On December 27, 1879, two days after the Paris mob murdered the French royal family, troops from the Germanic Confederation entered the city. Sobel reports that the troops were welcomed by the city's middle-class merchants, who viewed them more as saviors than as conquerors. However, almost immediately, the German soldiers began to desert their units and join the rioters.
On December 27, 1894, North American Governor-General Ezra Gallivan gave an address to the North American Congress of Historians, in which he discussed his views on the C.N.A.'s foreign policy. Gallivan said, "Look at the map and you will see why this nation has been so blessed as to be able to afford a neutral stance on the world scene. We are bounded by the Atlantic moat, the Arctic, the Gulf, and the Mexico frontier. Those who would attack us from Europe cannot do so, while on this continent the only threat could come from Mexico. Figures soon to be released will show that our economy is ten times as large as that of the U.S.M. Last year the addition to production alone was greater than that of the total Mexican output. Our population is some 7.5 million larger than that of Mexico. We are a united people; Mexico faces internal dislocations. We have the good will of the rest of the world; Mexico has only a shaky alliance with the Germans, which may mean little in time of trouble. Yet there are those who say Mr. Hermión is preparing to resume the Rocky Mountain War. He would not be so foolish, but even if troubles do develop, we can arm rapidly enough to meet any challenge that may come our way."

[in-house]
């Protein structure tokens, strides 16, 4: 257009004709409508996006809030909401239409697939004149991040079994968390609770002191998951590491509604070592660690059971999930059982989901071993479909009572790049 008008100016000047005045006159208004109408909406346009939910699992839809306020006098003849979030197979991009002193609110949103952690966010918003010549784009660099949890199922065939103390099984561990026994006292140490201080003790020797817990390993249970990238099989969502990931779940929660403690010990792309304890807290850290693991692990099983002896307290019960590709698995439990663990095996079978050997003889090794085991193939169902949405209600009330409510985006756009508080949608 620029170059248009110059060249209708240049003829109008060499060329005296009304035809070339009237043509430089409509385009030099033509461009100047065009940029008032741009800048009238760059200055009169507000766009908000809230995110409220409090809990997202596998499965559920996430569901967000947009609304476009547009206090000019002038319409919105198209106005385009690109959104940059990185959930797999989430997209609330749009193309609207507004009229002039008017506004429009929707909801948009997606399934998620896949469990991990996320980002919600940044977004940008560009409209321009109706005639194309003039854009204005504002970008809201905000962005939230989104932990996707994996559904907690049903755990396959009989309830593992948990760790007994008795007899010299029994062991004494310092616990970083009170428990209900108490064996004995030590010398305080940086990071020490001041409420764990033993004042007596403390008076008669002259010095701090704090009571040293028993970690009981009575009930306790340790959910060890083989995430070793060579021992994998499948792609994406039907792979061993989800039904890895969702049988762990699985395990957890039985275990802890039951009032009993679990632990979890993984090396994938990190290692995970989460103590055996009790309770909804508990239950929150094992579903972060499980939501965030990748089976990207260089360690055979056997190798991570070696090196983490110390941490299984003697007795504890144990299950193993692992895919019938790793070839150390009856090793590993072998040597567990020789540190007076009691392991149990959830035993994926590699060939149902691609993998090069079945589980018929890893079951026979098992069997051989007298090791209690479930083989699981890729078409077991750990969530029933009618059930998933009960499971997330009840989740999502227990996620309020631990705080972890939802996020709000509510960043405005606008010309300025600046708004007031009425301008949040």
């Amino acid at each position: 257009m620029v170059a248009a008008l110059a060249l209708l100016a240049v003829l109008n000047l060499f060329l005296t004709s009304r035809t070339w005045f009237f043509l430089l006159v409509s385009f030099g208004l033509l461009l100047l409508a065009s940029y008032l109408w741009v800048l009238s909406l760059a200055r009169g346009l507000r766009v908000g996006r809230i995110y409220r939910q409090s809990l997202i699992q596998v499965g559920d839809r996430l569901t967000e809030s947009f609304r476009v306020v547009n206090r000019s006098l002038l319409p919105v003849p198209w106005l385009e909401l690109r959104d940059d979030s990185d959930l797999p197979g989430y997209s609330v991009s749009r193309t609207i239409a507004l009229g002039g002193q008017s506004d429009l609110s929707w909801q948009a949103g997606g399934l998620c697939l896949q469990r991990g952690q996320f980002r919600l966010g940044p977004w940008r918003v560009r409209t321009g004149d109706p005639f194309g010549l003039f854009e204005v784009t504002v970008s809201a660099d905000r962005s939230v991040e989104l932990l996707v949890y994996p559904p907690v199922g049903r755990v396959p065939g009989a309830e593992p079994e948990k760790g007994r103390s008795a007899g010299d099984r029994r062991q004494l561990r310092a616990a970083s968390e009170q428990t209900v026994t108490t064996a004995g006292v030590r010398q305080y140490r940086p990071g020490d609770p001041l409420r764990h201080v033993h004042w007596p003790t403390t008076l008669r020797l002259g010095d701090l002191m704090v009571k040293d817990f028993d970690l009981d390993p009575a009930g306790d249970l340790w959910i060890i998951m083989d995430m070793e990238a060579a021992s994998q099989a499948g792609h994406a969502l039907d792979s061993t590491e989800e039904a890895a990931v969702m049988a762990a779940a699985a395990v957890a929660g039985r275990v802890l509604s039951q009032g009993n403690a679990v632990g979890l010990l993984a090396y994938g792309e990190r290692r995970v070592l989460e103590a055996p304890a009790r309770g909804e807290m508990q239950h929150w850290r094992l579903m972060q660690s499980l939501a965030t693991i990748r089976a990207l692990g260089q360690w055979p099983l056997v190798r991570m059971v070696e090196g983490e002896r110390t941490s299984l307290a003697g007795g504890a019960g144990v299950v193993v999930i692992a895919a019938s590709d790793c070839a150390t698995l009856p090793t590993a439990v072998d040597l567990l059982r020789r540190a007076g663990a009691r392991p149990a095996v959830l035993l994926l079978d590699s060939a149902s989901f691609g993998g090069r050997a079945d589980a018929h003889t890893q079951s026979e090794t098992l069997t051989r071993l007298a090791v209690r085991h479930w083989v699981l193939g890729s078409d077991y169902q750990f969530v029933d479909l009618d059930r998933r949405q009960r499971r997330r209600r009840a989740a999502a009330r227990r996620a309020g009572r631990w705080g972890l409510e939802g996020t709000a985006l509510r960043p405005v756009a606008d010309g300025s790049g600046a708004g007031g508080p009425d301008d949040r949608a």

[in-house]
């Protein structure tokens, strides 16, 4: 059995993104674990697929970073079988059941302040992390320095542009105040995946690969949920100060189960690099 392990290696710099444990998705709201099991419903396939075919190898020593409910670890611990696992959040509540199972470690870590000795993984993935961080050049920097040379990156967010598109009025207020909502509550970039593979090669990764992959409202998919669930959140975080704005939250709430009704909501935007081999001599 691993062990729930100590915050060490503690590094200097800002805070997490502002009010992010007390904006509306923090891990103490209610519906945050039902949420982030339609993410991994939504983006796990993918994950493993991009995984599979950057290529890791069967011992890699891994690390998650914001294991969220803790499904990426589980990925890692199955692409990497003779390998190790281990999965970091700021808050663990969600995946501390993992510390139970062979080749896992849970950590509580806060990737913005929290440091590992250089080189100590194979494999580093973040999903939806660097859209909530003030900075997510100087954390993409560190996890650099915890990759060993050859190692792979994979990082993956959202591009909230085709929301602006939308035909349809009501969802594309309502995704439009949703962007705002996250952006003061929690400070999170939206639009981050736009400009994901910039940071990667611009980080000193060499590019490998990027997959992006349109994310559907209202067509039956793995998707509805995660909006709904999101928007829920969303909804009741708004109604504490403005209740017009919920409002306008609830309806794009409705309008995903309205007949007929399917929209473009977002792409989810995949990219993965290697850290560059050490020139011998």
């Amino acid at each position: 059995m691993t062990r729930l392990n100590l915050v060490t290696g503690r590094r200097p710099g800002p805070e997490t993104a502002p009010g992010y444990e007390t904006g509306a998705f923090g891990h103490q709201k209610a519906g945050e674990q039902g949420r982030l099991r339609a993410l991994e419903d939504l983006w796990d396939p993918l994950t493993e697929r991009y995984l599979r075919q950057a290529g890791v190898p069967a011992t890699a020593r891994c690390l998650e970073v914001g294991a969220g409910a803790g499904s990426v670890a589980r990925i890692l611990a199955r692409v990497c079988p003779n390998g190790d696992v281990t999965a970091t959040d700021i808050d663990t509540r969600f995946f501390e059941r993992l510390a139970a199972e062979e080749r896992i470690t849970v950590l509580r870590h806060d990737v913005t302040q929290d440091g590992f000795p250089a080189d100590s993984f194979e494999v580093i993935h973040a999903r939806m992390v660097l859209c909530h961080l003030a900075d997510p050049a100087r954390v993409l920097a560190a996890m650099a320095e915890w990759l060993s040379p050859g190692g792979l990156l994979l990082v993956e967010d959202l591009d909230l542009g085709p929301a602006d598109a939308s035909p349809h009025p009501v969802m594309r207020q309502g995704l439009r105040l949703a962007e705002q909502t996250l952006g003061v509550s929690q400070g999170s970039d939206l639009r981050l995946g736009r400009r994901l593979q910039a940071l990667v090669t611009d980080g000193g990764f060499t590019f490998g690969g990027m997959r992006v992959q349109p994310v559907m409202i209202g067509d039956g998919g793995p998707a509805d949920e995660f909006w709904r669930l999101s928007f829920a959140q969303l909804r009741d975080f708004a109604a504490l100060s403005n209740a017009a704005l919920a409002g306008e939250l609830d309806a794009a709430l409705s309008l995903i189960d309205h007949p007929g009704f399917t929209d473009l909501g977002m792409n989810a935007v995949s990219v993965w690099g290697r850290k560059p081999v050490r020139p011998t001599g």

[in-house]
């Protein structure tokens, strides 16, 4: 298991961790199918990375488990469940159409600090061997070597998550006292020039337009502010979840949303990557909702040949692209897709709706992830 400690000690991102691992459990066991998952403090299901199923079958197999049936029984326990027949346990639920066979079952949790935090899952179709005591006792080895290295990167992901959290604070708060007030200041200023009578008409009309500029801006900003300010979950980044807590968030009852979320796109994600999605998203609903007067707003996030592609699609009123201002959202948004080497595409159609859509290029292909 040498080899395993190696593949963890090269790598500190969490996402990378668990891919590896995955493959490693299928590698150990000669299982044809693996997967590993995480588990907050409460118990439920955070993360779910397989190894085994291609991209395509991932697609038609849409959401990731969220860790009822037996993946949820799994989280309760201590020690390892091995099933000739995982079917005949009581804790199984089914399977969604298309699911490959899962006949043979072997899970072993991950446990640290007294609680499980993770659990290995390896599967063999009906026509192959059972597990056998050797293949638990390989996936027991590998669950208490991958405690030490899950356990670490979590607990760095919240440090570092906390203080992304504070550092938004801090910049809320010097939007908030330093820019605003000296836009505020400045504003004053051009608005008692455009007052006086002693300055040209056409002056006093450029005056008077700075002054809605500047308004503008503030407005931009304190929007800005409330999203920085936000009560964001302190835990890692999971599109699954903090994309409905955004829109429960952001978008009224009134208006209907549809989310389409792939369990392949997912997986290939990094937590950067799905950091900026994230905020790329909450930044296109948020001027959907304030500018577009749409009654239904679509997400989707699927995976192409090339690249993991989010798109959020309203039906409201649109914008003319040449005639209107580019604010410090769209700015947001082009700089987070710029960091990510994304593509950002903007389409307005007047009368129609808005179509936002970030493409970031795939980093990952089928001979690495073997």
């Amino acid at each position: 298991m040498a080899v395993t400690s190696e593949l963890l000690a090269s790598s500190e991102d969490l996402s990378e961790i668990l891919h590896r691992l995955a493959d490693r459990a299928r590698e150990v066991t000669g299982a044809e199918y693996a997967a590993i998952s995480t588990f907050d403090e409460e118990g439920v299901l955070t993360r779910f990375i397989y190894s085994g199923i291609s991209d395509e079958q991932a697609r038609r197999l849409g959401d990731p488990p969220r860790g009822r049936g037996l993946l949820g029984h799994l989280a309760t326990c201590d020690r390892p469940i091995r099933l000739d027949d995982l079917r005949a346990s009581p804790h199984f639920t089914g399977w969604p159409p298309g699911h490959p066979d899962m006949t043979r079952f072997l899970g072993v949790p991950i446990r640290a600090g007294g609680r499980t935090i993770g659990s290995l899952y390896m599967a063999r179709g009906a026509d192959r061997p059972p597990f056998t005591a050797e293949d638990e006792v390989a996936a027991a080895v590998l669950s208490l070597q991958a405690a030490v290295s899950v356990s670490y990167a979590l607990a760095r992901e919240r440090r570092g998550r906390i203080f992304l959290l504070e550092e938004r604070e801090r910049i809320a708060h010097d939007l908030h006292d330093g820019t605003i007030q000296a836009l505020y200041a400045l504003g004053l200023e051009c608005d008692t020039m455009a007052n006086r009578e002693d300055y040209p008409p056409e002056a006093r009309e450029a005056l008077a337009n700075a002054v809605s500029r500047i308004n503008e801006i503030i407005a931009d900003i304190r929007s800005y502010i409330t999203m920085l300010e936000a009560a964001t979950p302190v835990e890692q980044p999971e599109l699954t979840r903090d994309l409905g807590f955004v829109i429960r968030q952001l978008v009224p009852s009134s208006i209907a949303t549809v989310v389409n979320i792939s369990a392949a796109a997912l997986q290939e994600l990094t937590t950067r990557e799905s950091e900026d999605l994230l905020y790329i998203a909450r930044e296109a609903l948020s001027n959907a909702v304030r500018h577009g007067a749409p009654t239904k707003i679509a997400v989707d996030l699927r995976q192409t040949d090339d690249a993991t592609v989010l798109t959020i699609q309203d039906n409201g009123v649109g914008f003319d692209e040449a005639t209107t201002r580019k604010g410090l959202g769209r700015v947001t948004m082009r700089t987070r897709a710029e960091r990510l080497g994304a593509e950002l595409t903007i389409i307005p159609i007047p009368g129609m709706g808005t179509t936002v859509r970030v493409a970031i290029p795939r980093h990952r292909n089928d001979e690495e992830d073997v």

Gallivan's address was reported in the next day's issue of the Burgoyne Register.